Over-40s could be made to pay more tax to fund social care

Ministers examining Japanese and German care funding systems

Jon Stone
Policy Correspondent
Monday 27 July 2020 07:45 BST
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A pensioner holds his walking stick on September 8, 2014 in Walsall
A pensioner holds his walking stick on September 8, 2014 in Walsall (Getty)

Over-40s could be asked to pay more tax to fund the cost of elderly social care under plans reportedly under consideration by ministers.

The idea is among a series of proposals being examined by Boris Johnson, with people either compelled to take out insurance, pay more national insurance, or income tax once they hit the age ceiling.

The Guardian reports that the prime minister's new health and social care taskforce is drawing inspiration from Japan and Germany as it studies models for covering the expected £7 billion soaring cost of care.

The cash raised from the payroll contributions over a person's later working life could then be used to pay for a stay in a care home, or fund home visits for elderly people who need help at home with washing, dressing and other activities.

The issue of how to fund social care has become a vexed political questions over the last decade. In 2010 the Labour government was accused by the Tories of planning a "death tax" with proposals for a levy at the time of death to fund a universal national care service.

In turn, Theresa May's Conservatives were met with hostility after the party's 2017 election manifesto included proposals for more people to pay for social care by selling their homes. The policy was branded a "dementia tax" by the opposition because they would have mean people who needed care end up paying significantly more than those lucky enough to not need it.

Under the current system in the UK some people qualify for free at-home social care from councils if they have less than £23,250 in capital, excluding their primary residence. People who do not own their own home can get residential social care. Others have to sell their home to pay for care or make their own arrangements.

The Japanese system now being studied by ministers has people paying additional tax to fund social care from the age of 40, while in Germany workers pay 1.5 per cent of their salary into a ring-fenced fund from when they start work, with employers also matching their contributions.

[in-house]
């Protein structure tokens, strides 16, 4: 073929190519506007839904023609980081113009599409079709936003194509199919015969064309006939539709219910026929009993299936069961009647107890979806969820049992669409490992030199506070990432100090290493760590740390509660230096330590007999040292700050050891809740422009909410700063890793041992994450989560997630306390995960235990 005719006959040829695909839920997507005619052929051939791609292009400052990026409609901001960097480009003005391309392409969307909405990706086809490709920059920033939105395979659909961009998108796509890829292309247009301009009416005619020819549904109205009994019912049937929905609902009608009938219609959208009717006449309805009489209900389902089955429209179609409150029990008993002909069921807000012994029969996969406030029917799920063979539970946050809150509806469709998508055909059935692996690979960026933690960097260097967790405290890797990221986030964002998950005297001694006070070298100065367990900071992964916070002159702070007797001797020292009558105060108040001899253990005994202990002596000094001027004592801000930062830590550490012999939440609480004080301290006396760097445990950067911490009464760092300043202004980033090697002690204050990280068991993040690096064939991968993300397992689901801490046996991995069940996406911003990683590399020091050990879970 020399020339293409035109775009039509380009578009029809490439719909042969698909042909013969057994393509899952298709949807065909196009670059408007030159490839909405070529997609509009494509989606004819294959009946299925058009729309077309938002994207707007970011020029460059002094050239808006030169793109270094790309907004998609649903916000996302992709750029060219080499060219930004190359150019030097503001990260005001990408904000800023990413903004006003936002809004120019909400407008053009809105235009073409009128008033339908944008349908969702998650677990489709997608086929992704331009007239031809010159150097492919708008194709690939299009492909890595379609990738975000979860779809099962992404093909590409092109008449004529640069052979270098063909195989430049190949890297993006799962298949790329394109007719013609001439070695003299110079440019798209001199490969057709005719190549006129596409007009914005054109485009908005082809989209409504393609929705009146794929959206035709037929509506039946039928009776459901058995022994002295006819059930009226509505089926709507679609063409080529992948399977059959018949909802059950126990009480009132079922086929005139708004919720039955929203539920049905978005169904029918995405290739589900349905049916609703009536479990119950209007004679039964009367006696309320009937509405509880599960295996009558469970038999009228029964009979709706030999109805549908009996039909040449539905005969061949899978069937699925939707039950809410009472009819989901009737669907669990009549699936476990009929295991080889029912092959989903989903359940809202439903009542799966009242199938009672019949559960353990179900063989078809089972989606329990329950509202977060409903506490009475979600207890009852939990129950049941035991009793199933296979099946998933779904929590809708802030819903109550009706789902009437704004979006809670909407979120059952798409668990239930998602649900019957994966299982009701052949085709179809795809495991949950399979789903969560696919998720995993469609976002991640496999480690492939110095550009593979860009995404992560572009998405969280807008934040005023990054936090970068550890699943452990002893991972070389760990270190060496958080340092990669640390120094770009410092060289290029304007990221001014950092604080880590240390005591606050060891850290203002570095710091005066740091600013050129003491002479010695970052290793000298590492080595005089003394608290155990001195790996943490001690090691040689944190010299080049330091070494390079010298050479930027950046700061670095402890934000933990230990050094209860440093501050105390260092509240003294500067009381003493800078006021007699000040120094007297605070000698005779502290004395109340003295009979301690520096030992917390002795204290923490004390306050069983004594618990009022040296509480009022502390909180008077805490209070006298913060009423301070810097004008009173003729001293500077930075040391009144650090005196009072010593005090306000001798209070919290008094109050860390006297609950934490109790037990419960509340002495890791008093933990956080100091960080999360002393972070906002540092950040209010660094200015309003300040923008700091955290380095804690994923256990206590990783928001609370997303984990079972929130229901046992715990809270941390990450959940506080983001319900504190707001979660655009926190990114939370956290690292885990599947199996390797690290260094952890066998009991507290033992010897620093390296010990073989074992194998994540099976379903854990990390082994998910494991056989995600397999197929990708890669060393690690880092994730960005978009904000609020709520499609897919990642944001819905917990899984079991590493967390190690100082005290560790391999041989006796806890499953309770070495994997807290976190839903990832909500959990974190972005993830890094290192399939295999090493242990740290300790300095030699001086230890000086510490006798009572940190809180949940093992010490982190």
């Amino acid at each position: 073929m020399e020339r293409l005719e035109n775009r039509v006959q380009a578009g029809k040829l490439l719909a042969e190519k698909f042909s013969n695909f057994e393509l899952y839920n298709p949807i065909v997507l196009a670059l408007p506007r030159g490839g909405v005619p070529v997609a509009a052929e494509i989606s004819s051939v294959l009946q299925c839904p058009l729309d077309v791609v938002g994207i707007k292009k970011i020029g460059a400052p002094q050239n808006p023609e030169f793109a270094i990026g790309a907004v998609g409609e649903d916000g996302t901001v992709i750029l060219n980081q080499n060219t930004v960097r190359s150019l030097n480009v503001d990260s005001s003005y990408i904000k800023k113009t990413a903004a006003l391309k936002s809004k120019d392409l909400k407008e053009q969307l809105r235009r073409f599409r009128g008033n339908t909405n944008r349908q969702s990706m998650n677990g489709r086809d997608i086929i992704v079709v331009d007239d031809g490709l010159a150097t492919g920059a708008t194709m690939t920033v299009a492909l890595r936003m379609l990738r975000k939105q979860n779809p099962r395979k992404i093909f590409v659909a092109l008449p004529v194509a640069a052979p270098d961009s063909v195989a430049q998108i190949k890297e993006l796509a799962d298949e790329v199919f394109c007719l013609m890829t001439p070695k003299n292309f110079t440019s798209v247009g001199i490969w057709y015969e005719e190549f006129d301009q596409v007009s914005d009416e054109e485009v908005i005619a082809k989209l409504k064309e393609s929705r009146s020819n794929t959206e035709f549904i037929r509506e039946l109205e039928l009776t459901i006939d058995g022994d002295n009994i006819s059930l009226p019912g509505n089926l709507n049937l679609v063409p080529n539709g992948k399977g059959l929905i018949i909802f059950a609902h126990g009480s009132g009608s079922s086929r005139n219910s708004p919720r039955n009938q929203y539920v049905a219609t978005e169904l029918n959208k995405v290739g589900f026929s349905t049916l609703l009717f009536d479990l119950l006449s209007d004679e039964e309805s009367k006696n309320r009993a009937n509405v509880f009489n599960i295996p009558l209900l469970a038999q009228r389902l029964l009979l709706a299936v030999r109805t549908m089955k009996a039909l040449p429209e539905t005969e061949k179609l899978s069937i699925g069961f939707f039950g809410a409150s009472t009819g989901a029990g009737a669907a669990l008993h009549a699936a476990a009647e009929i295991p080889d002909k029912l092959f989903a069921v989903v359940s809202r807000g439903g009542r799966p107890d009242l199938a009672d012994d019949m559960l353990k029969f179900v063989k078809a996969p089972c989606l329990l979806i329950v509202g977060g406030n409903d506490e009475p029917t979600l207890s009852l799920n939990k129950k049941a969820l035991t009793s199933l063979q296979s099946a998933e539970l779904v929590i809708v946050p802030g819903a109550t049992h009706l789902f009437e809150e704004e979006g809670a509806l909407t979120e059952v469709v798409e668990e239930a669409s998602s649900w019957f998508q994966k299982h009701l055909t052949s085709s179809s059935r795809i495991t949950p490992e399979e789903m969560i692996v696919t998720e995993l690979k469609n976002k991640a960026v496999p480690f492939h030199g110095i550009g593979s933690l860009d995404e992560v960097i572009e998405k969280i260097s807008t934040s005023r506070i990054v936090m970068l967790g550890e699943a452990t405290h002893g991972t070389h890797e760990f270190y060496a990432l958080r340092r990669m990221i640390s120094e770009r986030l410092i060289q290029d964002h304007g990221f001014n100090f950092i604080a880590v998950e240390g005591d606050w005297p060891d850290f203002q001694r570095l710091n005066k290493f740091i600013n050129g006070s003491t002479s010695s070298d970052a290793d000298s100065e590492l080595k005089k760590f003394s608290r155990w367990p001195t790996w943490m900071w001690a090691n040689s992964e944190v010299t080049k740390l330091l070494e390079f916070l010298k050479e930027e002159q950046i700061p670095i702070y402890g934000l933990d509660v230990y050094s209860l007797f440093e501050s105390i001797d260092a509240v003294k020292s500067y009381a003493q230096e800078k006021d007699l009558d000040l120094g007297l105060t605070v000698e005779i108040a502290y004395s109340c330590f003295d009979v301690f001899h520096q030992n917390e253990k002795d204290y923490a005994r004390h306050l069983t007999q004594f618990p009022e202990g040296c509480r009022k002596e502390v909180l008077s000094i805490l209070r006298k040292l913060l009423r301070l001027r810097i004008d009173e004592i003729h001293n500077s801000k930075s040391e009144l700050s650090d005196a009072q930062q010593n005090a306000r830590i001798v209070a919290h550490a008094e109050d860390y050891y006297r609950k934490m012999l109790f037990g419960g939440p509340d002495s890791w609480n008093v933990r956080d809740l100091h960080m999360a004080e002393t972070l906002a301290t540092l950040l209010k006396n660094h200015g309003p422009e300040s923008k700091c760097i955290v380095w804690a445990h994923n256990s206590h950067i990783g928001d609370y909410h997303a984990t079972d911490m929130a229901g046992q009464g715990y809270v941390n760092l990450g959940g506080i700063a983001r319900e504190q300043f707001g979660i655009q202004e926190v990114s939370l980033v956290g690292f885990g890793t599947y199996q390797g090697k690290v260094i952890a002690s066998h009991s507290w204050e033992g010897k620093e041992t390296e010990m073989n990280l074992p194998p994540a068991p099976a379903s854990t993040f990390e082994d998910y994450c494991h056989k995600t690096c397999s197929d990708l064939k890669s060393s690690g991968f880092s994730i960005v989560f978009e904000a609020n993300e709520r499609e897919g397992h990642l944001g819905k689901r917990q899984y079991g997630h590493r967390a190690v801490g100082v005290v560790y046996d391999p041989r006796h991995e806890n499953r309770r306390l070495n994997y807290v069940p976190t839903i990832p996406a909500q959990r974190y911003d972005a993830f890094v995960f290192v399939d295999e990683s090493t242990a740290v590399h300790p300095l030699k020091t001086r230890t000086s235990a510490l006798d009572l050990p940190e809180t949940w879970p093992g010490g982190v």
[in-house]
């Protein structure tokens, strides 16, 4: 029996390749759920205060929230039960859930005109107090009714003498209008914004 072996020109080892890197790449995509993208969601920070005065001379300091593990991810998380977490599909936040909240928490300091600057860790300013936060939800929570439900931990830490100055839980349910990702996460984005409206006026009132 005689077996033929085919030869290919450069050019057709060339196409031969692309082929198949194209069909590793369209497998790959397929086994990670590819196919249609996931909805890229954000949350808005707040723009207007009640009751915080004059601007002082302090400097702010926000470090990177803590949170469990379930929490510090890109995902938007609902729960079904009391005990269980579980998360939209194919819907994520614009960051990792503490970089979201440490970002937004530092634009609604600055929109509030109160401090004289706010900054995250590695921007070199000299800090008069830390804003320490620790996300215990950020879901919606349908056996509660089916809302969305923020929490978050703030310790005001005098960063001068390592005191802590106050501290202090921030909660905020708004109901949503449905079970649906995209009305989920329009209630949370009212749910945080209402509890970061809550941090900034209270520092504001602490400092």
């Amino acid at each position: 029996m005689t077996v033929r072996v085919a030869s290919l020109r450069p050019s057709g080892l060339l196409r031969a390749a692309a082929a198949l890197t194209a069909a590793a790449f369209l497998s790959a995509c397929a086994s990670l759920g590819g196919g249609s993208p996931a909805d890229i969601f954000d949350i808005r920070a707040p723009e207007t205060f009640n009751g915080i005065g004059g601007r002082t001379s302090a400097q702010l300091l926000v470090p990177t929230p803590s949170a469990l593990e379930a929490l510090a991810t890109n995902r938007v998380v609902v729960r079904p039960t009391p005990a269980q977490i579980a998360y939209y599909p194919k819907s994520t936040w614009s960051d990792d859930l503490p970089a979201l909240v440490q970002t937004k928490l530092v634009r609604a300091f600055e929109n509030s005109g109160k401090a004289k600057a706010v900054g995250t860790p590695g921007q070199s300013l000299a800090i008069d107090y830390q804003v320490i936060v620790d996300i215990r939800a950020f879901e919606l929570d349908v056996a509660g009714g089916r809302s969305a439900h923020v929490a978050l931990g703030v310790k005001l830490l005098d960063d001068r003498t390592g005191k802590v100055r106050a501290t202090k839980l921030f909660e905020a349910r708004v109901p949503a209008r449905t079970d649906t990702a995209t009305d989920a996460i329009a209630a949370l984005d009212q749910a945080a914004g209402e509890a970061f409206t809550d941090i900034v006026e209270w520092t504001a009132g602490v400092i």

While the plans are gaining traction in different parts of government there are understood to be major differences between different departments on the way forward, with the Treasury reported to be strongly opposed.

The plan comes as local councils, charities, and healthcare administrators call for a major overhaul of the system in light of the coronavirus crisis.

Over 30 organisations including the Local Government Association, Alzheimer’s Society, and NHS Confederation say the government must publish a timetable for reforming social care before parliament returns from the summer so that the issue is not kicked into the political long grass yet again.

James Jamieson, chairman of the Local Government Association said: "For too long we have been promised a plan to fix the social care crisis but people who use and work in these vital services are still waiting. The Covid-19 crisis has proved we need a complete reset, not a restart, when it comes to the future of social care."

Downing Street on Monday denied the policy was being looked at. The PM’s official spokesman said: “It is not true that we are considering this policy.”

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